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Treatment of calvarial defects by resorbable and non-resorbable sonic activated polymer pins and mouldable titanium mesh in two dogs: a case report

Overview of attention for article published in BMC Veterinary Research, June 2018
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Title
Treatment of calvarial defects by resorbable and non-resorbable sonic activated polymer pins and mouldable titanium mesh in two dogs: a case report
Published in
BMC Veterinary Research, June 2018
DOI 10.1186/s12917-018-1506-0
Pubmed ID
Authors

Pierre Langer, Cameron Black, Padraig Egan, Noel Fitzpatrick

Abstract

To date, calvarial defects in dogs have traditionally been addressed with different types of implants including bone allograft, polymethylmethacrylate and titanium mesh secured with conventional metallic fixation methods. This report describes the use of an absorbable and non absorbable novel polymer fixation method, Bonewelding® technology, in combination with titanium mesh for the repair of calvarial defects in two dogs. The clinical outcomes and comparative complication using resorbable and non-resorbable thermoplastic pins were compared. This report of two cases documents the repair of a traumatic calvarial fracture in an adult male Greyhound and a cranioplasty following frontal bone tumor resection in an adult female Cavalier King Charles Spaniel with the use of a commercially available titanium mesh secured with an innovative thermoplastic polymer screw system (Bonewelding®). The treatment combination aimed to restore cranial structure, sinus integrity and cosmetic appearance. A mouldable titanium mesh was cut to fit the bone defect of the frontal bone and secured with either resorbable or non-resorbable polymer pins using Bonewelding® technology. Gentamycin-impregnated collagen sponge was used intraoperatively to assist with sealing of the frontal sinuses. Calvarial fracture and post-operative implant positioning were advised using computed tomography. A satisfactory restoration of skull integrity and cosmetic result was achieved, and long term clinical outcome was deemed clinically adequate with good patient quality of life. Postoperative complications including rostral mesh uplift with minor associated clinical signs were encountered when resorbable pins were used. No postoperative complications were experienced in non-resorbable pins at 7 months follow-up, by contrast mesh uplift was noted 3 weeks post-procedure in the case treated using absorbable pins. The report demonstrates the innovative use of sonic-activated polymer pins (Bonewelding® technology) alongside titanium mesh is a suitable alternative technique for skull defect repair in dogs. The use of Bonewelding® may offer advantages in reduction of surgical time. Further, ultrasonic pin application may be less invasive than alternative metallic fixation and potentially reduces bone trauma. Polymer systems may offer enhanced mesh-bone integration when compared to traditional metallic implants. The use of polymer pins demonstrates initial potential as a fixation method in cranioplasty. Initial findings in a single case comparison indicate a possible advantage in the use of non-absorbable over the absorbable systems to circumvent complications associated with variable polymer degradation, further long term studies with higher patient numbers are required before reliable conclusions can be made.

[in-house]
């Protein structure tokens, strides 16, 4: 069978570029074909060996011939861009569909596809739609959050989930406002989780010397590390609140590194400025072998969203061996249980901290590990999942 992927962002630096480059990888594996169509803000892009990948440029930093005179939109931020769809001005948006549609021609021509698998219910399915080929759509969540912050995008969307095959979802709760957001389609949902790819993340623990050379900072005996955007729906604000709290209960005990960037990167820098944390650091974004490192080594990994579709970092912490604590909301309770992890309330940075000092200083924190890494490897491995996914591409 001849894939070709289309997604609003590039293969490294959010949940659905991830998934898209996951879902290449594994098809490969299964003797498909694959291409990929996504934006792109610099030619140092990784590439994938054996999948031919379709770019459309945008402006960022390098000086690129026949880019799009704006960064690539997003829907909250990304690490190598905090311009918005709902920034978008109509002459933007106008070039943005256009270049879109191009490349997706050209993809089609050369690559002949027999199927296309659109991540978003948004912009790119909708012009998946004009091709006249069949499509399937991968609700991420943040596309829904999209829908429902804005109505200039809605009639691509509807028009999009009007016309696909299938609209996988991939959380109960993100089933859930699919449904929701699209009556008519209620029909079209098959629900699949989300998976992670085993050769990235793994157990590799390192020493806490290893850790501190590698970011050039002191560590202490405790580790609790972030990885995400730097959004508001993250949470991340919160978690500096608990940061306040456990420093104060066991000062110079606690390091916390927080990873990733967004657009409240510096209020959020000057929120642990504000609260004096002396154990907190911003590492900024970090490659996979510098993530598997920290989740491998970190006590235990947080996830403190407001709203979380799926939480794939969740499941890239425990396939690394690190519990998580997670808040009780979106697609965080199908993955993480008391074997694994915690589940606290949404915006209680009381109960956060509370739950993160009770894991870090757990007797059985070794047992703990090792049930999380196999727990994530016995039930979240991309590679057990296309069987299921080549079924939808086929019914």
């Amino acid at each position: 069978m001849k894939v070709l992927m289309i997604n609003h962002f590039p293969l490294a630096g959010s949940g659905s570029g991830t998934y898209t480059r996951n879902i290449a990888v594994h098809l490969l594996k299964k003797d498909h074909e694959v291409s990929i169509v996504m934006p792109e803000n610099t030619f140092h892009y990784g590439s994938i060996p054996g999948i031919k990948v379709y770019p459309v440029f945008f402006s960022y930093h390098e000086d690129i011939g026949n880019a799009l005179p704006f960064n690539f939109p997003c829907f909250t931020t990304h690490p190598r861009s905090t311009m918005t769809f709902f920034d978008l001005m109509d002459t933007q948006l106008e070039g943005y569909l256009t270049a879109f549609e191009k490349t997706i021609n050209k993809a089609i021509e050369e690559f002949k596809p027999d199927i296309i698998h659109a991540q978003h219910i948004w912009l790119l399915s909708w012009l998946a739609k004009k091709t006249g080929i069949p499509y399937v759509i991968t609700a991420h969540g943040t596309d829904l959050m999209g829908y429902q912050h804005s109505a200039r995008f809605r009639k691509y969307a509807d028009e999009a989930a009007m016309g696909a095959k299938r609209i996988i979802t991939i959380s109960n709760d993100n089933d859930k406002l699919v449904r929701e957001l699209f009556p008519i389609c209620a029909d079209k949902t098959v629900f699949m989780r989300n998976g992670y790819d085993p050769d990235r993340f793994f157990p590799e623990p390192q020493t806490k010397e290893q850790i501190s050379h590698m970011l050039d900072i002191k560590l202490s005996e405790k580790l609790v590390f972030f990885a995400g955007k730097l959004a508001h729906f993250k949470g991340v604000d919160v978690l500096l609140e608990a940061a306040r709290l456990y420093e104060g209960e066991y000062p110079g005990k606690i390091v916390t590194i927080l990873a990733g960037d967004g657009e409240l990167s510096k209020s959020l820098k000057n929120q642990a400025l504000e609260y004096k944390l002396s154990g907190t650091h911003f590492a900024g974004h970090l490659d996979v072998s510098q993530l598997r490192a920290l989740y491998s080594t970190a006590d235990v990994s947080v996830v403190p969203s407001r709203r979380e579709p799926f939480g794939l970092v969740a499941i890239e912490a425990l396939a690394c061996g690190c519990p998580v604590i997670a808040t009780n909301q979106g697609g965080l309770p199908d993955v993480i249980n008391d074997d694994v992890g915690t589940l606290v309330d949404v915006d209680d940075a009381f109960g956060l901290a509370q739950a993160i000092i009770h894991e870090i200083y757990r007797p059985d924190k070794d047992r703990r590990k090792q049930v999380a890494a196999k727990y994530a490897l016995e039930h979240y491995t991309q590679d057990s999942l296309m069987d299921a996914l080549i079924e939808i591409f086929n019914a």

Twitter Demographics

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Mendeley readers

The data shown below were compiled from readership statistics for 38 Mendeley readers of this research output. Click here to see the associated Mendeley record.

Geographical breakdown

Country Count As %
Unknown 38 100%

Demographic breakdown

Readers by professional status Count As %
Other 6 16%
Researcher 4 11%
Student > Doctoral Student 3 8%
Student > Bachelor 3 8%
Student > Master 3 8%
Other 6 16%
Unknown 13 34%
Readers by discipline Count As %
Veterinary Science and Veterinary Medicine 10 26%
Medicine and Dentistry 9 24%
Neuroscience 2 5%
Unknown 17 45%

Attention Score in Context

This research output has an Altmetric Attention Score of 1. This is our high-level measure of the quality and quantity of online attention that it has received. This Attention Score, as well as the ranking and number of research outputs shown below, was calculated when the research output was last mentioned on 01 July 2018.
All research outputs
#10,494,015
of 13,165,892 outputs
Outputs from BMC Veterinary Research
#1,211
of 1,906 outputs
Outputs of similar age
#201,970
of 268,922 outputs
Outputs of similar age from BMC Veterinary Research
#11
of 15 outputs
Altmetric has tracked 13,165,892 research outputs across all sources so far. This one is in the 11th percentile – i.e., 11% of other outputs scored the same or lower than it.
So far Altmetric has tracked 1,906 research outputs from this source. They receive a mean Attention Score of 2.8. This one is in the 19th percentile – i.e., 19% of its peers scored the same or lower than it.
Older research outputs will score higher simply because they've had more time to accumulate mentions. To account for age we can compare this Altmetric Attention Score to the 268,922 tracked outputs that were published within six weeks on either side of this one in any source. This one is in the 13th percentile – i.e., 13% of its contemporaries scored the same or lower than it.
We're also able to compare this research output to 15 others from the same source and published within six weeks on either side of this one. This one is in the 20th percentile – i.e., 20% of its contemporaries scored the same or lower than it.